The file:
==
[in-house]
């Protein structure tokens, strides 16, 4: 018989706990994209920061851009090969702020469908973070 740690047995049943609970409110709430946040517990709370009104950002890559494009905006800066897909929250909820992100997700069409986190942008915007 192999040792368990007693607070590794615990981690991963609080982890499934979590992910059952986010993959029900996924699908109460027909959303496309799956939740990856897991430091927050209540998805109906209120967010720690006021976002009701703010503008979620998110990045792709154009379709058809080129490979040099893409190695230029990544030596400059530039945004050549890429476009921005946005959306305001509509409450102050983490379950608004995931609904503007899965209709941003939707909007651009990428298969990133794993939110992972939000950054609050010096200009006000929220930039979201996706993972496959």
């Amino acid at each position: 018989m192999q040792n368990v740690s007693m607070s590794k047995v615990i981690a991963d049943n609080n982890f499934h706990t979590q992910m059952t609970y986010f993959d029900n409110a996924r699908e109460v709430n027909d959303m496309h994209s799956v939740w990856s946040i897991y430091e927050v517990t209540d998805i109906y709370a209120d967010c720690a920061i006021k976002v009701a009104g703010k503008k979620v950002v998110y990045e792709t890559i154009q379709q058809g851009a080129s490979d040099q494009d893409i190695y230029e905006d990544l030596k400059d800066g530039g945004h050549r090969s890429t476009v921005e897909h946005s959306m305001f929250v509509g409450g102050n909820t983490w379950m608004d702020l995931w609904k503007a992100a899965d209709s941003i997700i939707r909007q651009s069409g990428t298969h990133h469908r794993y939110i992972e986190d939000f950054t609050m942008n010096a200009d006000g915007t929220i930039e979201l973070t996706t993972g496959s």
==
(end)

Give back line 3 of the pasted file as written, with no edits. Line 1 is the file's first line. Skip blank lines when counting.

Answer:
């Amino acid at each position: 018989m192999q040792n368990v740690s007693m607070s590794k047995v615990i981690a991963d049943n609080n982890f499934h706990t979590q992910m059952t609970y986010f993959d029900n409110a996924r699908e109460v709430n027909d959303m496309h994209s799956v939740w990856s946040i897991y430091e927050v517990t209540d998805i109906y709370a209120d967010c720690a920061i006021k976002v009701a009104g703010k503008k979620v950002v998110y990045e792709t890559i154009q379709q058809g851009a080129s490979d040099q494009d893409i190695y230029e905006d990544l030596k400059d800066g530039g945004h050549r090969s890429t476009v921005e897909h946005s959306m305001f929250v509509g409450g102050n909820t983490w379950m608004d702020l995931w609904k503007a992100a899965d209709s941003i997700i939707r909007q651009s069409g990428t298969h990133h469908r794993y939110i992972e986190d939000f950054t609050m942008n010096a200009d006000g915007t929220i930039e979201l973070t996706t993972g496959s």